When I heard that Andy Pettitte had to be taken out of the game last night due to a balk back, my thoughts first turned to Chien-Ming Wang. After burning through millions of pixels discussing the Yanks’ treatment of the erstwhile ace, it seemed all for naught. With one bad back, Wang would find himself back in the rotation by Wednesday.
Not according to Andy Pettitte. The Yanks’ veteran lefty maintains that he will make his next start. It’s just old age, he says about the back he aggravated in Texas. When asked by the beat writers if he would take a time out in five days, he replied, “No, no, no. I’ll be there.”
Now, Pettitte is not one to take himself out of the lineup when he’s injured. Last season, he pitched nearly two months with a sore shoulder, and his performance suffered because of it. This year, the Yankees are seemingly paying more attention to Pettitte’s aging body. Still, he will lobby hard to make his next start.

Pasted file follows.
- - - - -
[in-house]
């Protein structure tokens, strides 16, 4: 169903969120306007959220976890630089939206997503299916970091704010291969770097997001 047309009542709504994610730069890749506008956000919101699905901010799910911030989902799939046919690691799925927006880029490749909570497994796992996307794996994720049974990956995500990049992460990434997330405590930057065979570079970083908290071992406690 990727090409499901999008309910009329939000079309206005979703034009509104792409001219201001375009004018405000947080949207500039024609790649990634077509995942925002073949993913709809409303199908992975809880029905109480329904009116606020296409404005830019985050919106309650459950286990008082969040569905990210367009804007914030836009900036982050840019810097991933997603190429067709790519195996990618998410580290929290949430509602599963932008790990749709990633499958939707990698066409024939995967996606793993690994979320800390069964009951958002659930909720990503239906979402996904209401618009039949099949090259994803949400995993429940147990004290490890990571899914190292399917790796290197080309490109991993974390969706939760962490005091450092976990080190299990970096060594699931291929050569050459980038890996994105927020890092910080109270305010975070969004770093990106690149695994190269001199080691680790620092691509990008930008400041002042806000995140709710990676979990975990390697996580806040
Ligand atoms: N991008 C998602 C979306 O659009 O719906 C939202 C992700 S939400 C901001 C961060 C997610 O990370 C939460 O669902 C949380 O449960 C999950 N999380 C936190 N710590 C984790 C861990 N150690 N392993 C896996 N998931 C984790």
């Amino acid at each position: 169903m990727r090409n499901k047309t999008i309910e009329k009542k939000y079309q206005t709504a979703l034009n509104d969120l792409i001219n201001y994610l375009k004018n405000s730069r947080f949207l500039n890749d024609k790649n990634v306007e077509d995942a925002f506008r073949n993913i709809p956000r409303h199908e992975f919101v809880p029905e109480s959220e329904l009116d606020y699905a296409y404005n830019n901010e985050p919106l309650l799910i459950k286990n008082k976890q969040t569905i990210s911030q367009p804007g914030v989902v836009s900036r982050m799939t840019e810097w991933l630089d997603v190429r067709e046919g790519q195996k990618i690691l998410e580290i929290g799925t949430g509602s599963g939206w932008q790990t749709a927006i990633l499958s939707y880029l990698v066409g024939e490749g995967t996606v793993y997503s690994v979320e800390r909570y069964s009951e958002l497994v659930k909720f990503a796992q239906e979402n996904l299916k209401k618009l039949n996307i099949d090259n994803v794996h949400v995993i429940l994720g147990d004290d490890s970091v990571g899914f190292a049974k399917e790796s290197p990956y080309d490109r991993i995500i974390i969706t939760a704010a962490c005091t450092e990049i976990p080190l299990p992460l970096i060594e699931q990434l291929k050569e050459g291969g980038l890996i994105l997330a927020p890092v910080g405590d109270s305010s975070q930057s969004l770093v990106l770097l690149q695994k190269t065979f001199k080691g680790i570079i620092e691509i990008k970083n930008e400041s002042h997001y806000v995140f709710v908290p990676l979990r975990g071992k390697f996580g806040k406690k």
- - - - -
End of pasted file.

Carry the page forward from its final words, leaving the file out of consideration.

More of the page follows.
While Pettitte has long been a competitor, a note on Twitter from RAB reader dispatcher307 got me thinking. He wrote: “Andy will pitch his next start even if he shouldn’t. The downside to incentive-based contracts.”
That’s an astute observation about Andy Pettitte’s situation. Last season, Pettitte had the backing of a $16 million deal. This year, he signed for a $5.5 million base salary with numerous performance-based incentives. According to Cot’s Baseball Contracts, Pettitte can earn up to $4.5 million in bonuses based on the number of innings he pitches and $2 million in roster bonuses based on time spent off the disabled list.
So far, Pettitte is on pace to throw around 205 innings this season. If he makes it to 210, he earns an additional $750,000. If he misses a start and doesn’t even reach the 200-inning mark, he’ll lose out on the 210 IP bonus as well as another $750,000 he earns at 200 innings pitched. So missing his next turn through the rotation on Wednesday could cost Pettitte up to $1.5 million. Of course he wants to make his next start.
In the end, the ultimate decision with rest with the Yankee coaches and medical staff. The team is concerned that Pettitte’s back is preventing him from finishing his pitches, something very evident in the sixth last night, and if the team feels that Pettitte puts himself at risk by pitching on Wednesday, he just won’t do it. “It’s something that we’ll have to watch over the next four days,” Girardi said. The money though watches over all.